17 July 2012
Traditionally considered an older women’s condition, urinary incontinence (UI) affects one in eight healthy young women, causing depression in some, according to a new study.
Published today in high impact journal, the Annals of Internal Medicine, the study was undertaken to determine the prevalence of UI, risk factors, and effect on quality of life in otherwise healthy young women aged 16 to 30 years. The study is the first of its kind to look at incontinence in young women who have never experienced a pregnancy. Pregnancy is a known contributor to UI.
Monash University honours student Tessa O’Halloran, together with Professors Susan Davis and Robin Bell, from the Department of Epidemiology and Preventive Medicine, surveyed 1000 healthy young women and found 12.6 per cent of the women had UI.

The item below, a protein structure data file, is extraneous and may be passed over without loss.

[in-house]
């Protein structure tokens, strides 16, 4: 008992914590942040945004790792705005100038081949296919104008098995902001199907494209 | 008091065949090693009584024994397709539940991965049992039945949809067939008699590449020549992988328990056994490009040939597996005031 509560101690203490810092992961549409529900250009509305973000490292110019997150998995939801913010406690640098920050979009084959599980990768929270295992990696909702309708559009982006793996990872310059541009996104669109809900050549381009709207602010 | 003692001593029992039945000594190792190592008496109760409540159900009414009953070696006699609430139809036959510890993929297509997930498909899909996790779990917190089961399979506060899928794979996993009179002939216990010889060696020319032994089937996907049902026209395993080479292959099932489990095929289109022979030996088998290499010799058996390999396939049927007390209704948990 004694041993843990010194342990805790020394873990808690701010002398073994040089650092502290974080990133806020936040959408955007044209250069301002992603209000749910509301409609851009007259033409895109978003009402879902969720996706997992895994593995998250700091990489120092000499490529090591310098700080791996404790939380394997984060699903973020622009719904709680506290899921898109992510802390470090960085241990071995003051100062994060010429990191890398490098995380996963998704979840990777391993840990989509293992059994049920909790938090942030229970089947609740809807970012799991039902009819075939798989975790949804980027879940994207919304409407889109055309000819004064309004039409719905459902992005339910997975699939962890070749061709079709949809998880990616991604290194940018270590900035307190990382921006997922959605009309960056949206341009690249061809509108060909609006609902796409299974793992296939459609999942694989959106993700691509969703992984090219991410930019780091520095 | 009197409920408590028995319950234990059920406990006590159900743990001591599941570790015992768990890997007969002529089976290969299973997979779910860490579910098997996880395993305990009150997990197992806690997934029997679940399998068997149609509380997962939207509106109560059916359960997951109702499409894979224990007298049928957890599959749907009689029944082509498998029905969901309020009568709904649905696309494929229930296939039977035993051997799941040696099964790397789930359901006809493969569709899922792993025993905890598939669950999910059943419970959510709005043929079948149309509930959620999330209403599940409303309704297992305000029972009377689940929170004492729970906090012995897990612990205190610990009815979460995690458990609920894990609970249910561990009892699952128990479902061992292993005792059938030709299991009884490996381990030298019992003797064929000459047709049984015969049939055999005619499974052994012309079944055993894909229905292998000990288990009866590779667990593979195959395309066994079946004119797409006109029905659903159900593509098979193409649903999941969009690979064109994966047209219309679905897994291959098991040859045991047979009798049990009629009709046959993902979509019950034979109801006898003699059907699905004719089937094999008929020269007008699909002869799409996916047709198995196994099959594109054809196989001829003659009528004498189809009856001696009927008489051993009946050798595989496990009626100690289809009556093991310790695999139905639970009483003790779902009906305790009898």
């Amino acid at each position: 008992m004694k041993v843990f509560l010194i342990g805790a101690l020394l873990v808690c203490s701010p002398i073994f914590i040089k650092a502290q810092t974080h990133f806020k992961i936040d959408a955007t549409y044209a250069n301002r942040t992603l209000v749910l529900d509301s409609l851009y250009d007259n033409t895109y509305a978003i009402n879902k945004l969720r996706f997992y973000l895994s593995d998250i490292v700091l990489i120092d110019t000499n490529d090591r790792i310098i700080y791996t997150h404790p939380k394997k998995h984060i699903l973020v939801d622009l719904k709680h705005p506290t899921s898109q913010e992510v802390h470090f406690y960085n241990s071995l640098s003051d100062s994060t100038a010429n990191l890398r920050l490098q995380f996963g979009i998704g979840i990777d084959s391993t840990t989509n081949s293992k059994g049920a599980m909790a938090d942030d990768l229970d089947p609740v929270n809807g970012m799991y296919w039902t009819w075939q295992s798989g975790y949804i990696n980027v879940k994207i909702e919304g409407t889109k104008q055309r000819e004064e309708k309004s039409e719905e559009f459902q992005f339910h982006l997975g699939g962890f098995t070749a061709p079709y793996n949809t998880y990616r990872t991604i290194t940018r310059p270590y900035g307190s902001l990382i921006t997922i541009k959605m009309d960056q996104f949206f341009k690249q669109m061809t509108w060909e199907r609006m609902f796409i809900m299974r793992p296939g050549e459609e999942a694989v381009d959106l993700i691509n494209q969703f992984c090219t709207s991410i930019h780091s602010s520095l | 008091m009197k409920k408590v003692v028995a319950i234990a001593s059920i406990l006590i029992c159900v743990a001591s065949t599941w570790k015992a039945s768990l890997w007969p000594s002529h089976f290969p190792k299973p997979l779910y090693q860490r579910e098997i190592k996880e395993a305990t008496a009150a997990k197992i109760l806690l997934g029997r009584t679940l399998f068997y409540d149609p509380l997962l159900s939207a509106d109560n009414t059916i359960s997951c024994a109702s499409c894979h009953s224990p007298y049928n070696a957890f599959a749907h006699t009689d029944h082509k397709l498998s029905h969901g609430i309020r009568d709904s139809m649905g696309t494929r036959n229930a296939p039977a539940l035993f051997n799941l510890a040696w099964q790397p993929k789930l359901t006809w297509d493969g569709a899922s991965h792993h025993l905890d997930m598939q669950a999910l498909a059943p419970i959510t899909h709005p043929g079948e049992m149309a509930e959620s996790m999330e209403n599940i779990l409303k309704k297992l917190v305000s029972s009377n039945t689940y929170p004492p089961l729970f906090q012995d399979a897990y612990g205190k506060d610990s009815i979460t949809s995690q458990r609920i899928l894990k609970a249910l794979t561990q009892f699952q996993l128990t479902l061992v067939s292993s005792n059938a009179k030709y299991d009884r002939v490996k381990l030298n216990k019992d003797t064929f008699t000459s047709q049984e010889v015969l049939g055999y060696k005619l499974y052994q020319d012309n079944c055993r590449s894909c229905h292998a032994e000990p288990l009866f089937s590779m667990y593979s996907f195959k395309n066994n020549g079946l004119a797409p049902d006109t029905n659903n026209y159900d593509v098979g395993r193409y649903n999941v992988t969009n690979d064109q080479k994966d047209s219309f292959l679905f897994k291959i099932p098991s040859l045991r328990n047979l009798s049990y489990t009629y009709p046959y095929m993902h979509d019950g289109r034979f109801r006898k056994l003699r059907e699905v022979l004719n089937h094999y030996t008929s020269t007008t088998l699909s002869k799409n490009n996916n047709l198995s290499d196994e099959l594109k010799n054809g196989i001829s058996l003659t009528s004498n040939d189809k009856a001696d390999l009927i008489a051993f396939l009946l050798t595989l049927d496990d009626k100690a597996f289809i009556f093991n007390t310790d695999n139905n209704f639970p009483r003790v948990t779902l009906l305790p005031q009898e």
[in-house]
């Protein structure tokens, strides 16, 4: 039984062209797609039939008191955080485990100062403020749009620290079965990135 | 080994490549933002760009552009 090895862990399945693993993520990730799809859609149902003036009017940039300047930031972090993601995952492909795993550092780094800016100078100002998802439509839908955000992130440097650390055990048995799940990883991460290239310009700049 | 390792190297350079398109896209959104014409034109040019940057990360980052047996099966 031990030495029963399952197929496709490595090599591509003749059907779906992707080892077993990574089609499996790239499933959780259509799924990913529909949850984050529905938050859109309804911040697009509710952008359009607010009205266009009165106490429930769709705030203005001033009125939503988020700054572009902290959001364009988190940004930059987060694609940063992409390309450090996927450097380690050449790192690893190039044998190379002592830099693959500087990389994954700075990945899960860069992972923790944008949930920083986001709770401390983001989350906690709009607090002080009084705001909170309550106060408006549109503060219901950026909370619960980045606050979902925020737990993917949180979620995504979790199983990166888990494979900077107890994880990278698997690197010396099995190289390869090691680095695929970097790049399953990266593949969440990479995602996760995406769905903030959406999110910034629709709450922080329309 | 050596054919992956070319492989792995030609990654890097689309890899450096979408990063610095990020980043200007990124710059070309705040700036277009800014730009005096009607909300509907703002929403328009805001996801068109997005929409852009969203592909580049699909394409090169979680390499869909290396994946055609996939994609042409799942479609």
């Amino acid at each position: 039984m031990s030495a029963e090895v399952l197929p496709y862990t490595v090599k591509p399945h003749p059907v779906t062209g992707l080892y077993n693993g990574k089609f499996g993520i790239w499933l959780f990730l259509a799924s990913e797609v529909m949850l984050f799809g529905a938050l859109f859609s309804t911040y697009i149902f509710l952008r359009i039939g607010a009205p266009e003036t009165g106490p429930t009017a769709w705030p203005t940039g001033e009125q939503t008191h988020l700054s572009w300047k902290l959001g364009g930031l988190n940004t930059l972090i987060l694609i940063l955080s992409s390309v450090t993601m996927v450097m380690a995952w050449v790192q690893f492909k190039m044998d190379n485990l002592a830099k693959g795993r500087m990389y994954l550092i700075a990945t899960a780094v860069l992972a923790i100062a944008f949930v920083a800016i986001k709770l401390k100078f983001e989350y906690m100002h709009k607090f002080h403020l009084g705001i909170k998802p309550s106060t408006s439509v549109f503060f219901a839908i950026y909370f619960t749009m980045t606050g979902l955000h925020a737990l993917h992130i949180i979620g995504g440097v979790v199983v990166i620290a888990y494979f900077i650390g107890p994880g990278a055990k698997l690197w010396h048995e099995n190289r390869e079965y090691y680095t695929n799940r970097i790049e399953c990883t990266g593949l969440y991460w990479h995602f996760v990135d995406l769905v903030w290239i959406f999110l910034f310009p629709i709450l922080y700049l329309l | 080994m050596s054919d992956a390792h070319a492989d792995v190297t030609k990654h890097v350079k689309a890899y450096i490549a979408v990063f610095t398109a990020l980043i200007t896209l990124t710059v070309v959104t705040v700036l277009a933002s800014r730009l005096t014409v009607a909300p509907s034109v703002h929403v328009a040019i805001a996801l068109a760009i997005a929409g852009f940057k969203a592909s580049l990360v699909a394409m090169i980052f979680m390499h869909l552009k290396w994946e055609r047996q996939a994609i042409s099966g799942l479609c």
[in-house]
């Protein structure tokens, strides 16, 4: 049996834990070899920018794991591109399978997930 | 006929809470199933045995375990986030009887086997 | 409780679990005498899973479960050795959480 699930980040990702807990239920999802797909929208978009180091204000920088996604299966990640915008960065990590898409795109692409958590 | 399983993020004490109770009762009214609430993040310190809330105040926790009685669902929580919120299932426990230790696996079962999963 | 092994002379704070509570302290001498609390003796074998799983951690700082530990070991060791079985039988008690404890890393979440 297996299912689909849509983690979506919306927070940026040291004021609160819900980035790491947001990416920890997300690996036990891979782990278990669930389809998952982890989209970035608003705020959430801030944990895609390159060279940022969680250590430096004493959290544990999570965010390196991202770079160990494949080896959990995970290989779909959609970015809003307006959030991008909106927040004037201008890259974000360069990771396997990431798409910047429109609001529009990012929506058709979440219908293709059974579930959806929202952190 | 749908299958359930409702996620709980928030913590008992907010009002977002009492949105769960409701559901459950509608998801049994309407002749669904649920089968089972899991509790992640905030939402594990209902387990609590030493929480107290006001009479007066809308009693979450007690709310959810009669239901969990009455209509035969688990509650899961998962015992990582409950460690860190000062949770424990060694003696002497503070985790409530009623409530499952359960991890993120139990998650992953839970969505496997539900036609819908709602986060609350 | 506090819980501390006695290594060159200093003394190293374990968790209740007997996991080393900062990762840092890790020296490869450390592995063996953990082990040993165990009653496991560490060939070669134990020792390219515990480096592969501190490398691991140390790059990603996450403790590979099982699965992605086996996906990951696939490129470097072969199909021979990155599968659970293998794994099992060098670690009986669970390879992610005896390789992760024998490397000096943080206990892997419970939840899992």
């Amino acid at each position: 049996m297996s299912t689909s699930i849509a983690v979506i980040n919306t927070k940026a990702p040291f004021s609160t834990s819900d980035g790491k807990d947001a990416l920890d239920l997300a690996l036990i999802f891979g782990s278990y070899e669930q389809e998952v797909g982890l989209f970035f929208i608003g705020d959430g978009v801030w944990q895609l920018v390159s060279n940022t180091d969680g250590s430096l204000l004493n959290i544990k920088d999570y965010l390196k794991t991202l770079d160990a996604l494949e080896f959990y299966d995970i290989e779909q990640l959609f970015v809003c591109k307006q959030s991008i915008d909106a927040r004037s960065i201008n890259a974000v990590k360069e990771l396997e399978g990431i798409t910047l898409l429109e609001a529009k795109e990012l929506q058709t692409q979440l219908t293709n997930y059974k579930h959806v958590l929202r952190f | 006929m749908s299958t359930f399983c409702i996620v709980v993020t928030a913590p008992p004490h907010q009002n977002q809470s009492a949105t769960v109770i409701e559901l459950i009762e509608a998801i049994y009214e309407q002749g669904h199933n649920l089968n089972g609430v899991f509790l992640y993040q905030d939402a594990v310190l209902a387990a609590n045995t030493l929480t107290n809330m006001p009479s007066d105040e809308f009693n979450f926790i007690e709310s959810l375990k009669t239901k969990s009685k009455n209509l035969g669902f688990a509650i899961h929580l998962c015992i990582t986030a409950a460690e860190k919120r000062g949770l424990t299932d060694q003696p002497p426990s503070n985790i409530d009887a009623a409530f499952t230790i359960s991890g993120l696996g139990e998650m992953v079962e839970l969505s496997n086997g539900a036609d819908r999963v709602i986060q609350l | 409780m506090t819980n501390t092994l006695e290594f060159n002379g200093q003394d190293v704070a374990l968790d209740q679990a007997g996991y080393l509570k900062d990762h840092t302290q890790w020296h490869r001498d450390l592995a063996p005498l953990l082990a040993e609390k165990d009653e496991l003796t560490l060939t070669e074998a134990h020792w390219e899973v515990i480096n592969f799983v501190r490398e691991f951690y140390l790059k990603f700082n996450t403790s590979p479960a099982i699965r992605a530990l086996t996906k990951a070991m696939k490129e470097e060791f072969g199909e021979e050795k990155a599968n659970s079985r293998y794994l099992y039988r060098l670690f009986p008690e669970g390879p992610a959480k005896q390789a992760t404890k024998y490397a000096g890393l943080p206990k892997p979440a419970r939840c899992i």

Professor Davis said the extent to which UI affects younger women who have never been pregnant had not been well understood until now.
“An embarrassing problem, UI is actually very common, affecting around 40 per cent of Australian women, but is usually attributed to having been pregnant, obesity or ageing,” Professor Davis said.
“Our study is the first to look at incontinence in young women who have never experienced a pregnancy. We found that one in eight young women are vulnerable to incontinence irrespective of common risk factors such as pregnancy or obesity.
Professor Davis said symptoms of UI interfered with everyday functioning and wellbeing, with half of the women reporting they worried about odour and restricted their fluid intake.
“We also found that UI for young women can have adverse effects on behaviour and general wellbeing. Women experiencing incontinence had lower wellbeing, greater levels of anxiety and were more likely to have a depressed mood,” Professor Davis said.
The study found sexually active women were more likely to report incontinence and, of this group, the likelihood of incontinence was halved for those who used the oral contraceptive pill.